bravely, before they were got to by the rain, or the over-zealous
At Greenbelt, you should always expect the unexpected. And
The Cardinals certainly fitted that bill, although
the "family-friendly" Playhouse venue was unsuitable for what
became challenging material.
Actors from Stan's Café delivered a play within
a play, with the three cardinal characters and their Muslim stage
manager, staging the Mystery Plays as puppet theatre within the
The gently humorous first half lulled the audience into a false
sense of security, before the second half tackled the paucity of
interfaith relations throughout history: raging wars, burning
fires, and radical terrorism, ultimately destroying paradise.
Peterson Toscano's "Transfigurations" was part
lecture, part performance (Features, 17 August). His subject -
gender variance in the Bible - did need a bit of explanation.
Toscano gave a scholarly and witty introduction to a series of
characters in the Bible, and then acted out what they (might have)
said and done, starting with Old Testament "Judge" Deborah - a
manly woman whom Toscano characterised as Xena: warrior
The centrepiece of the production was a fascinating
study/performance about the significance of the part played by the
bewildering number of eunuchs in the Bible, particularly in the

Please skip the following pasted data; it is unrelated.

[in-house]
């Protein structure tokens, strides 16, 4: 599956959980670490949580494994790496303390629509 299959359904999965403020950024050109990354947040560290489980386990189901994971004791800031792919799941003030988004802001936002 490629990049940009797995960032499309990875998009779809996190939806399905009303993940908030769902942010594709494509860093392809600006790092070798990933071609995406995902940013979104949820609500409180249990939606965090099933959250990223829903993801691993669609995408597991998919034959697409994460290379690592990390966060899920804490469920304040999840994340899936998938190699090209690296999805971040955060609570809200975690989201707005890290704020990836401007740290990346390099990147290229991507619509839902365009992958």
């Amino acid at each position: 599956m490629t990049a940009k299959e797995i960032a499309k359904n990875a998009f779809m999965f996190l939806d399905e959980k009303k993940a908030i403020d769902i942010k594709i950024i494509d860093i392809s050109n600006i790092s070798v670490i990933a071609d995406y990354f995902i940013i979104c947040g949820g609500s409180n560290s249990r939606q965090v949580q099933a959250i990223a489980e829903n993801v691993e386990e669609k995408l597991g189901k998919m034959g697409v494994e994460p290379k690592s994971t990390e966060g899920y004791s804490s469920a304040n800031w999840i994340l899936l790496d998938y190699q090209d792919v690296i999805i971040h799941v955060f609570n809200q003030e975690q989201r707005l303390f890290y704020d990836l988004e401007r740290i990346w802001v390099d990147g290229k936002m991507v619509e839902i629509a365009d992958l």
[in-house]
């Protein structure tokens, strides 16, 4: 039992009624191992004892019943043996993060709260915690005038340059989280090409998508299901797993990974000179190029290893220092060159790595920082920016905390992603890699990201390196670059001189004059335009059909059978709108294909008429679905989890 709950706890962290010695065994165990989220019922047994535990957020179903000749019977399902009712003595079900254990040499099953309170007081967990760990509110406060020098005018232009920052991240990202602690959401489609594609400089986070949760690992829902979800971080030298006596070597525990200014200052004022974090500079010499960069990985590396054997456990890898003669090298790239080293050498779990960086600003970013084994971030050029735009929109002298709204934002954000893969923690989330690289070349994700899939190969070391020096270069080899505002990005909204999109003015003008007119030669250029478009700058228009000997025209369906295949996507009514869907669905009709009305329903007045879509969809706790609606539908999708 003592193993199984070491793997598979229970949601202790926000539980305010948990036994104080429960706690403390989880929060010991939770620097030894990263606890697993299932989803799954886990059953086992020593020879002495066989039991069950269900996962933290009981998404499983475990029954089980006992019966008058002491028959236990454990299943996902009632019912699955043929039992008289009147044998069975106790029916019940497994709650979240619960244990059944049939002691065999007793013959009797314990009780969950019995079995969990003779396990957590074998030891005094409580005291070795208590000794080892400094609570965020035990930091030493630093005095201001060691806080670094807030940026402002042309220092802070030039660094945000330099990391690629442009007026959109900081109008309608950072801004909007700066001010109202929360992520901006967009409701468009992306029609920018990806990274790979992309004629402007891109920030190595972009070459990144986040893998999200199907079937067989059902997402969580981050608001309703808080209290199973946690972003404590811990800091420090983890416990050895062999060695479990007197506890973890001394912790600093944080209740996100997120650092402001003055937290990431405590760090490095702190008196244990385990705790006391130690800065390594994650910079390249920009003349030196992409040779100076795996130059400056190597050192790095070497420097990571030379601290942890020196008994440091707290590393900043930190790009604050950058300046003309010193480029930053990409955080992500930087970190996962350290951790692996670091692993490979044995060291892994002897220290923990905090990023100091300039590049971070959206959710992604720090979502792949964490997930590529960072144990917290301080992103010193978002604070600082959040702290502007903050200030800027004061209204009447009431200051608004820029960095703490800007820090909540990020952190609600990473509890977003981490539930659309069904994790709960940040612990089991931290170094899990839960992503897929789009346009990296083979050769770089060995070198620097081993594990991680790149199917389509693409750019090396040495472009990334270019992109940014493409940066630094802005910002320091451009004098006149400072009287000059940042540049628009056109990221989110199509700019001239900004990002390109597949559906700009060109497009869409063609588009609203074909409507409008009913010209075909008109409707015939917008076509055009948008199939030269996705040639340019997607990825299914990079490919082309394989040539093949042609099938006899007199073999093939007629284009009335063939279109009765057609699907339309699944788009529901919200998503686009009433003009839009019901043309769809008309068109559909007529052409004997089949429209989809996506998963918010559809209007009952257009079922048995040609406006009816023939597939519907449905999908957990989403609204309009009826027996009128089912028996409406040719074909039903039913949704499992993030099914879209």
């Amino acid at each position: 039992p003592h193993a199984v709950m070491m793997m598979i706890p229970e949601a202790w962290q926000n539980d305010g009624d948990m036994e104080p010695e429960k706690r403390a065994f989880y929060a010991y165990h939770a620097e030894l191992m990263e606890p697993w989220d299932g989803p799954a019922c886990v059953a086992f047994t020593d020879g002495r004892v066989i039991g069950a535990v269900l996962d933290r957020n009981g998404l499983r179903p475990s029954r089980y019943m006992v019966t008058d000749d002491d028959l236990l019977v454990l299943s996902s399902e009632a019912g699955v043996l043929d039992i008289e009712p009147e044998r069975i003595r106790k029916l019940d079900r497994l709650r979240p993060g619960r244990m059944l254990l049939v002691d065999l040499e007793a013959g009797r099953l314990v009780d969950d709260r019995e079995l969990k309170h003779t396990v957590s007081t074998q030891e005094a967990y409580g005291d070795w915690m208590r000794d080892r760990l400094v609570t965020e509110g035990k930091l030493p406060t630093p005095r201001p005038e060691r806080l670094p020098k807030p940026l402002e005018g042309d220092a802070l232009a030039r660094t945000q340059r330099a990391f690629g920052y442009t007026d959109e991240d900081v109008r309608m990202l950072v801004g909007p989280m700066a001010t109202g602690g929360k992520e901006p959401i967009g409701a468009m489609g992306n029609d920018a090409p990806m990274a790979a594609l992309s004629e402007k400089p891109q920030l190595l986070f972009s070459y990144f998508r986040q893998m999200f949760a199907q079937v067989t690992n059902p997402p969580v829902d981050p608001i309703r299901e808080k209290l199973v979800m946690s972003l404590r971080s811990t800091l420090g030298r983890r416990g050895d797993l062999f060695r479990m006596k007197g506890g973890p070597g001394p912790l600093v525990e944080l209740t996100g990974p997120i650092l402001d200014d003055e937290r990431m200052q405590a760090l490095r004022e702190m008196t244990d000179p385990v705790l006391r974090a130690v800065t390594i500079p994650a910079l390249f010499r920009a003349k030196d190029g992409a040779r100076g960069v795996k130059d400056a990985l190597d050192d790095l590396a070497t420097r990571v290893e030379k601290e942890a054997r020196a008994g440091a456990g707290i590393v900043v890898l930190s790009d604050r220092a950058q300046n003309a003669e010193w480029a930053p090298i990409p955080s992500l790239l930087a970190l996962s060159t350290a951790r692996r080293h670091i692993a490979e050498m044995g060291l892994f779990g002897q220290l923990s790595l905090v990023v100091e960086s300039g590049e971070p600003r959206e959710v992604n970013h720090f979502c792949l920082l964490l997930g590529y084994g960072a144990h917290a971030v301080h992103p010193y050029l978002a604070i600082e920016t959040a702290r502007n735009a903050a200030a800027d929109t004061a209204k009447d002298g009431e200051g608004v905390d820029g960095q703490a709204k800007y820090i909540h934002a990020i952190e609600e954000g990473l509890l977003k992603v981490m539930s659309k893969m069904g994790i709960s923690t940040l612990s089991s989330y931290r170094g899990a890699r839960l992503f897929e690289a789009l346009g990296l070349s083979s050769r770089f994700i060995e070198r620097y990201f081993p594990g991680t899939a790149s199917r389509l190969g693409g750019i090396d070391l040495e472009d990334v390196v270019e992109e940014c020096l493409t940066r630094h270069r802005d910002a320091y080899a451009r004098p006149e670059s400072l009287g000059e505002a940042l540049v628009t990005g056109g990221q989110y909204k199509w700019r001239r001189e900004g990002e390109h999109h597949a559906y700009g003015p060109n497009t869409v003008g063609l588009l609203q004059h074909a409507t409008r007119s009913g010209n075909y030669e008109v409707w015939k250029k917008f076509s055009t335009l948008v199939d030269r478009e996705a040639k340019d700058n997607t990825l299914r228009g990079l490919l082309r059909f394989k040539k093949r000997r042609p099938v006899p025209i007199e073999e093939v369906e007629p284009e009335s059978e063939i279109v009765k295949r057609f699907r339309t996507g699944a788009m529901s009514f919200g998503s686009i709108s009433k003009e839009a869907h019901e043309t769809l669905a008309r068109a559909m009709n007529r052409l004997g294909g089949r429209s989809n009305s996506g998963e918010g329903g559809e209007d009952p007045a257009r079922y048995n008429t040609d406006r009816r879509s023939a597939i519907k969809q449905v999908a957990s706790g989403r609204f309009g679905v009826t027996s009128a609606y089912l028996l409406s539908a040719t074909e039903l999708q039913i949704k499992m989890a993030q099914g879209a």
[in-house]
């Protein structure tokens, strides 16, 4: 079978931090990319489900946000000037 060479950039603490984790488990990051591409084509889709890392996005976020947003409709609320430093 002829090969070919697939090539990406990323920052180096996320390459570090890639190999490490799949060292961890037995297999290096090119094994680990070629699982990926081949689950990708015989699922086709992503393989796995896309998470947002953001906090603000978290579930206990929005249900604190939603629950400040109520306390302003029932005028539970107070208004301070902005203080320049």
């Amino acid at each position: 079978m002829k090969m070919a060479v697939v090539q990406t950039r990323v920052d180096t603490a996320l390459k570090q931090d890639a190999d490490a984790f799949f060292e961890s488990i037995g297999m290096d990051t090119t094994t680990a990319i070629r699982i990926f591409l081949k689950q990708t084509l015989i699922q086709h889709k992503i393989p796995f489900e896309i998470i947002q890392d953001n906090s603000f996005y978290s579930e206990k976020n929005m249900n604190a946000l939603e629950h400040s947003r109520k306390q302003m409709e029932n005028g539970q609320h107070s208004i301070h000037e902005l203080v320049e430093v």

story of Esther.
The piece was rounded up by an examination of the cross-dressing
"girliness" of Joseph, which was encouraged by his father, Jacob.
Conventional Bible study was never as challenging, engaging and
On Saturday night, the comedian Frank Skinner
finally capitulated to Greenbelt's requests to appear. "You should
always challenge your pre-judices," he told a packed Big Top, over
the torrential rain thundering against the roof ("It's like
King Lear up here.")
Chatty, cheeky ("if my son becomes an Anglican, I figure there's
always one black sheep in every family") and honest about his
faith, he had the audience roaring with laughter throughout.
As a Roman Catholic, he admitted to being "a little frightened
of Christians", but is happy to be a "combatant" for the Church,
and wishes people would make a decision about God: it's not
atheists he has a problem with, but "ignorance and
There were moments, too, of personal revelation. Jesus had to
experience doubt in order to die, Skinner has decided. And in order
to really experience what it means to be human.
It's hard to believe he won't become a regular at Greenbelt.
Everyone he spoke to had been "incredibly friendly and lovely",
that it has made him wonder "if we were a religious country, would
Britain be like Greenbelt?" He even wore a cagoule, "in
A brief and enjoyable look at religious broadcasting was given
through the eyes, and ears, of producers and guests of Radio 2's
Pause for Thought, in TBI Media's "Does God love radio too
. . ?"
It featured former and current producers Michael
Wakelin and Hannah Scott-Joynt, and some
guest contributors, including Garth Hewitt, read
their favourite Thoughts from the past.
Having been informed that religious output on BBC local radio
attracts an average 1.3 million weekly listeners, the panel also
considered the "dos" and "don'ts" of radio, with particular
emphasis on how to make the most of that wonderful broadcasting
opportunity: the three-minute reflection.